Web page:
Until now, many British expatriates have been able to sell UK property without having to pay any capital gains tax in the UK. This changes from April when new rules come into effect.
The concept of charging UK capital gains tax on the disposal of UK residential property owned by non-residents was first mooted by Chancellor George Osborne in his 2013 Autumn Statement. Following a consultation, the government published legislation on December 10, 2014. The new rules apply from April 6, 2015.
Currently, if you are non-UK resident and remain so for five complete and consecutive UK tax years, gains made on the disposal of UK property are not taxable in the UK. From April, gains will be subject to UK capital gains tax, regardless of how long you have lived abroad.
The new rules apply to non-UK resident individuals and non-resident partners in UK resident and UK non-resident partnerships, companies and trusts. Institutional investors (eg. foreign pension funds) will not be liable.
The rules only apply to residential property, which is defined as “property used or suitable for use as a dwelling”. This includes residential property used as an investment, property that has been rented out and disposals of interest in ‘off-plan’ properties.
The tax charge will be the same as UK residents pay. Therefore, the net gain on your UK property will be added to your other UK source income and taxed at 18% or 28%. This is for individuals; companies pay tax at 20%, or 28% if it falls within the Annual Tax on Enveloped Dwellings. It is also 28% for trusts.
The annual exemption of £11,100 (from April 2015) is available to individuals and partnerships. For trustees it is £5,550.
It is gains arising from April 6, 2015 that will be taxed. The government will allow either rebasing to April 5, 2015 or a time-apportionment of the whole gain, in most cases. You would also have the option to compute the gain (or loss) over the whole period of ownership.
Under UK legislation, an individual’s main home is exempt from capital gains tax, thanks to the “private residence relief”, which is available if certain conditions are met.
Non-UK resident individuals and trustees may be able to benefit from the relief if they meet new qualifying conditions. The provisions also restrict access to the relief for properties located in a jurisdiction where the owner is not tax resident.
This applies both to non-residents disposing of UK property and UK residents disposing of residential property abroad, such as here in Portugal.
From April you can apply the private residence relief to a property if you have resided in it for 90 midnights or more over the tax year. If you own more than one property in a country the 90 days can be spread over the properties.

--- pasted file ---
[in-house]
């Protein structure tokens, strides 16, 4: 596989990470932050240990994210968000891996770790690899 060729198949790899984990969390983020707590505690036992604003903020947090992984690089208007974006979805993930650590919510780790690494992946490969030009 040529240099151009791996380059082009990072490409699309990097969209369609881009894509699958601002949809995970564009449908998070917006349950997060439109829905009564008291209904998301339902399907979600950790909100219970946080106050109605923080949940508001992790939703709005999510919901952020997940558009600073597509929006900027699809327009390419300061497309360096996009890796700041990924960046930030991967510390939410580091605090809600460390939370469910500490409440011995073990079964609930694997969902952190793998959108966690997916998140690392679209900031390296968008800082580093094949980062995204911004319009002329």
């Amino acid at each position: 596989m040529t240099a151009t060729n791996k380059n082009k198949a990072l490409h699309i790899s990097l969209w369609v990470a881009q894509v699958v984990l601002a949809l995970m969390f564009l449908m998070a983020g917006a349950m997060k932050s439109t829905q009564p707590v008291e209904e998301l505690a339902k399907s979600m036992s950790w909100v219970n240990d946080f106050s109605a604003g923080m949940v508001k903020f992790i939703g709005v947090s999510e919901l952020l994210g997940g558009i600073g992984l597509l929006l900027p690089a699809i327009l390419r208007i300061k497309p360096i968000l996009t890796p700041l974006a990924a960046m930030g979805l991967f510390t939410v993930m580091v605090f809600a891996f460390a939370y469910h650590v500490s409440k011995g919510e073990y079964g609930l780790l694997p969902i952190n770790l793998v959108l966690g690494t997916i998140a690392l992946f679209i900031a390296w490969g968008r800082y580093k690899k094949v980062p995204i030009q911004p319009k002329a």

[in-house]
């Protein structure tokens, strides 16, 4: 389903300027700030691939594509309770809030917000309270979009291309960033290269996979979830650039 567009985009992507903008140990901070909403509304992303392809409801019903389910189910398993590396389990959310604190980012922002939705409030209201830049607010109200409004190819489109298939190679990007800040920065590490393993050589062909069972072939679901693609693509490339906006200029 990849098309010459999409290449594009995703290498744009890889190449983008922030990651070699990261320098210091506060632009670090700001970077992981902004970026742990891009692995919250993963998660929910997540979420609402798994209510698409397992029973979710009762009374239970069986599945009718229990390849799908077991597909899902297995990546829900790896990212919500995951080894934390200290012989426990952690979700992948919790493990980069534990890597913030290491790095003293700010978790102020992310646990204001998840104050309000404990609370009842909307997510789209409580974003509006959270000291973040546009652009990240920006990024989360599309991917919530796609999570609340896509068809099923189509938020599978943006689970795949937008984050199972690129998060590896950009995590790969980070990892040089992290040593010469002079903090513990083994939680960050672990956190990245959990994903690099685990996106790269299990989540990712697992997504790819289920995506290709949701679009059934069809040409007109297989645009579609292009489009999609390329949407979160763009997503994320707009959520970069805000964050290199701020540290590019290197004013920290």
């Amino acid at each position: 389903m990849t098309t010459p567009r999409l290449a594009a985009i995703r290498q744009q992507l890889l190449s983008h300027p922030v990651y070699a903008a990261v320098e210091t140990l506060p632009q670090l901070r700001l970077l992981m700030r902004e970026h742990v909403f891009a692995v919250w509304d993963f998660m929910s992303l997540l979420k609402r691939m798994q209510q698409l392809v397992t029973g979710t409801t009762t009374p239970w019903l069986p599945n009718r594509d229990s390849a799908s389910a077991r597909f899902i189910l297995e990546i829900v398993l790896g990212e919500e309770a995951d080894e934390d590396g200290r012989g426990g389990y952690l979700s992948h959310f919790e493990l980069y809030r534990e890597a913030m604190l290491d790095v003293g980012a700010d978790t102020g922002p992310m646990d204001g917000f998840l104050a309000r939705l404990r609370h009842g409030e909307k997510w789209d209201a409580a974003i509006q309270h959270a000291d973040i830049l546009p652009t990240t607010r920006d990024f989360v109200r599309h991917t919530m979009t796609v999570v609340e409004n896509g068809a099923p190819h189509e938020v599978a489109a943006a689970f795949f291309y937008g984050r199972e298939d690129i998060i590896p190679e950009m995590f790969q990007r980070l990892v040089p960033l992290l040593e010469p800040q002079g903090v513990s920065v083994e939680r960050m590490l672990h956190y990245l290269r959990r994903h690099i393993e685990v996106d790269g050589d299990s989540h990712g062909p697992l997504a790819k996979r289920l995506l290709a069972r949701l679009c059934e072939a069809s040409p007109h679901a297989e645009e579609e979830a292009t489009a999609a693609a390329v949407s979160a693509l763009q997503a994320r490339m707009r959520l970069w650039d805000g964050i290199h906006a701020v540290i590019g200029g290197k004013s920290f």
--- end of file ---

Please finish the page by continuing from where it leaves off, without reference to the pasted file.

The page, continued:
Therefore, if you live in Portugal and own a UK property, if you spend 90 days in that in the year you sell it, you can nominate it as your principal residence.
This may however have other tax consequences for you. British expatriates always need to pay careful attention to the UK’s Statutory Residence Test rules if they want to ensure that they do not become UK resident for tax purposes.
If you spend 90 days in the UK you will not meet the automatic overseas or UK residence tests, and will need to apply the “significant ties” test to determine whether you are tax resident or not. Spending this much time in the UK will be one connecting factor and the availability of a residence another, and so this could have an impact on your tax planning. You therefore need to be very careful and seek specialist advice to weigh up the pros and cons and look at your tax situation as a whole.
Another important consideration is that the gains made on worldwide property are also taxable in Portugal, so you need to understand the local rules and how the Portugal double taxation treaty works.
When considering the tax efficiency of your UK property, if you rent it out bear in mind that you may in future lose the UK personal allowance on the income. This is something the UK government is considering, though it has delayed making a decision to allow time for further consultation. If the change does go through, it would mean that rental income which may have not attracted UK income tax until now could be taxed.
Tax involving two countries can be complicated. You need personalised professional advice to ensure you have all the necessary facts and establish the solution that works best for your situation and objectives.
Tax rates, scope and reliefs may change. Any statements concerning taxation are based upon our understanding of current taxation laws and practices which are subject to change. Tax information has been summarised; an individual is advised to seek personalised advice.
By Gavin Scott
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Gavin Scott, Senior Partner of Blevins Franks, has been advising expatriates on all aspects of their financial planning for more than 20 years. He has represented Blevins Franks in the Algarve since 2000. Gavin holds the Diploma for Financial Advisers. | www.blevinsfranks.com